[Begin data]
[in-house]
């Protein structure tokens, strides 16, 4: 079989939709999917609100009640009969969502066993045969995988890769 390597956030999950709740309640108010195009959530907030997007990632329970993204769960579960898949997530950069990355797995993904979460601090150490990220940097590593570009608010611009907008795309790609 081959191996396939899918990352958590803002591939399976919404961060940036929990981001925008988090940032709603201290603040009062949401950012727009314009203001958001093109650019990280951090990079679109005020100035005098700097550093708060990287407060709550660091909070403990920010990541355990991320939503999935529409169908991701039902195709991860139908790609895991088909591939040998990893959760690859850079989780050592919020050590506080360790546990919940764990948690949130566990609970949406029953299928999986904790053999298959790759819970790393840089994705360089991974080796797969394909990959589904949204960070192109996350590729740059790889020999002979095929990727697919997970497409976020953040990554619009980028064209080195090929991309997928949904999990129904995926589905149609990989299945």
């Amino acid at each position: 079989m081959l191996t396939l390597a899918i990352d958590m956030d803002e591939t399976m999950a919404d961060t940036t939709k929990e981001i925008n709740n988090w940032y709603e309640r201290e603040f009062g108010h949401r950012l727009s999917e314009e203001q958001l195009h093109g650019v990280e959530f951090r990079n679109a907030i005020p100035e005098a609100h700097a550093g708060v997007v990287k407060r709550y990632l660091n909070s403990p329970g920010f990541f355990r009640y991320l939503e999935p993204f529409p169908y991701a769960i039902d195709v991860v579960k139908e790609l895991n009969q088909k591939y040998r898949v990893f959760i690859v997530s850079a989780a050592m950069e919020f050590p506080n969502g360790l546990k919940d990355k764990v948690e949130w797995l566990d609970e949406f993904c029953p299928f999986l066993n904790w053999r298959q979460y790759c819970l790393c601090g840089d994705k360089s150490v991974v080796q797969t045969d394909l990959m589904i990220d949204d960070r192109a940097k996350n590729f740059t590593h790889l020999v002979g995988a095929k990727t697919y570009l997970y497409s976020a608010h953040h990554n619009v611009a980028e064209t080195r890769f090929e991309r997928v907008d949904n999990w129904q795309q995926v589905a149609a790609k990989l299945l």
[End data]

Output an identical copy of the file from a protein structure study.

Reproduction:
[in-house]
């Protein structure tokens, strides 16, 4: 079989939709999917609100009640009969969502066993045969995988890769 390597956030999950709740309640108010195009959530907030997007990632329970993204769960579960898949997530950069990355797995993904979460601090150490990220940097590593570009608010611009907008795309790609 081959191996396939899918990352958590803002591939399976919404961060940036929990981001925008988090940032709603201290603040009062949401950012727009314009203001958001093109650019990280951090990079679109005020100035005098700097550093708060990287407060709550660091909070403990920010990541355990991320939503999935529409169908991701039902195709991860139908790609895991088909591939040998990893959760690859850079989780050592919020050590506080360790546990919940764990948690949130566990609970949406029953299928999986904790053999298959790759819970790393840089994705360089991974080796797969394909990959589904949204960070192109996350590729740059790889020999002979095929990727697919997970497409976020953040990554619009980028064209080195090929991309997928949904999990129904995926589905149609990989299945």
């Amino acid at each position: 079989m081959l191996t396939l390597a899918i990352d958590m956030d803002e591939t399976m999950a919404d961060t940036t939709k929990e981001i925008n709740n988090w940032y709603e309640r201290e603040f009062g108010h949401r950012l727009s999917e314009e203001q958001l195009h093109g650019v990280e959530f951090r990079n679109a907030i005020p100035e005098a609100h700097a550093g708060v997007v990287k407060r709550y990632l660091n909070s403990p329970g920010f990541f355990r009640y991320l939503e999935p993204f529409p169908y991701a769960i039902d195709v991860v579960k139908e790609l895991n009969q088909k591939y040998r898949v990893f959760i690859v997530s850079a989780a050592m950069e919020f050590p506080n969502g360790l546990k919940d990355k764990v948690e949130w797995l566990d609970e949406f993904c029953p299928f999986l066993n904790w053999r298959q979460y790759c819970l790393c601090g840089d994705k360089s150490v991974v080796q797969t045969d394909l990959m589904i990220d949204d960070r192109a940097k996350n590729f740059t590593h790889l020999v002979g995988a095929k990727t697919y570009l997970y497409s976020a608010h953040h990554n619009v611009a980028e064209t080195r890769f090929e991309r997928v907008d949904n999990w129904q795309q995926v589905a149609a790609k990989l299945l």